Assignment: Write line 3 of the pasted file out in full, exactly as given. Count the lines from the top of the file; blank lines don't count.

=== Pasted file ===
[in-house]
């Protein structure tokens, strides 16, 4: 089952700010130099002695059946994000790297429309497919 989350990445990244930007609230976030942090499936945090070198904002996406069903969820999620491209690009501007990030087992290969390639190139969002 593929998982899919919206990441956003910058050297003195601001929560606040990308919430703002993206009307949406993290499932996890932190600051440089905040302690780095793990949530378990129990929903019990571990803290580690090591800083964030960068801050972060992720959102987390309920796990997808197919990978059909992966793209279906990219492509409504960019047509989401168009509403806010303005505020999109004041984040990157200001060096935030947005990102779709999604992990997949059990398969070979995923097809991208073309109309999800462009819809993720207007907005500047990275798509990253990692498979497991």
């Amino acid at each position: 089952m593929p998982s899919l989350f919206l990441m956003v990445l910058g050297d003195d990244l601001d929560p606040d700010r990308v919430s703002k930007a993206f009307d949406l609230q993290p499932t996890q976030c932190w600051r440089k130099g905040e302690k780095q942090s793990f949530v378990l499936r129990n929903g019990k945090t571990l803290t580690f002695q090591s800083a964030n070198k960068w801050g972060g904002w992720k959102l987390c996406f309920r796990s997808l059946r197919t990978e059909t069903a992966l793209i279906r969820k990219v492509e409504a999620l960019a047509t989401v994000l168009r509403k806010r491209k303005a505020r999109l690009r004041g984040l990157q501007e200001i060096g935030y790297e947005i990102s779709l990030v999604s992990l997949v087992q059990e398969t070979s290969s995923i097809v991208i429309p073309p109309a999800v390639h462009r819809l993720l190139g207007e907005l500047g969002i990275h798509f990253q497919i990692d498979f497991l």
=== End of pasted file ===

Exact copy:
């Amino acid at each position: 089952m593929p998982s899919l989350f919206l990441m956003v990445l910058g050297d003195d990244l601001d929560p606040d700010r990308v919430s703002k930007a993206f009307d949406l609230q993290p499932t996890q976030c932190w600051r440089k130099g905040e302690k780095q942090s793990f949530v378990l499936r129990n929903g019990k945090t571990l803290t580690f002695q090591s800083a964030n070198k960068w801050g972060g904002w992720k959102l987390c996406f309920r796990s997808l059946r197919t990978e059909t069903a992966l793209i279906r969820k990219v492509e409504a999620l960019a047509t989401v994000l168009r509403k806010r491209k303005a505020r999109l690009r004041g984040l990157q501007e200001i060096g935030y790297e947005i990102s779709l990030v999604s992990l997949v087992q059990e398969t070979s290969s995923i097809v991208i429309p073309p109309a999800v390639h462009r819809l993720l190139g207007e907005l500047g969002i990275h798509f990253q497919i990692d498979f497991l």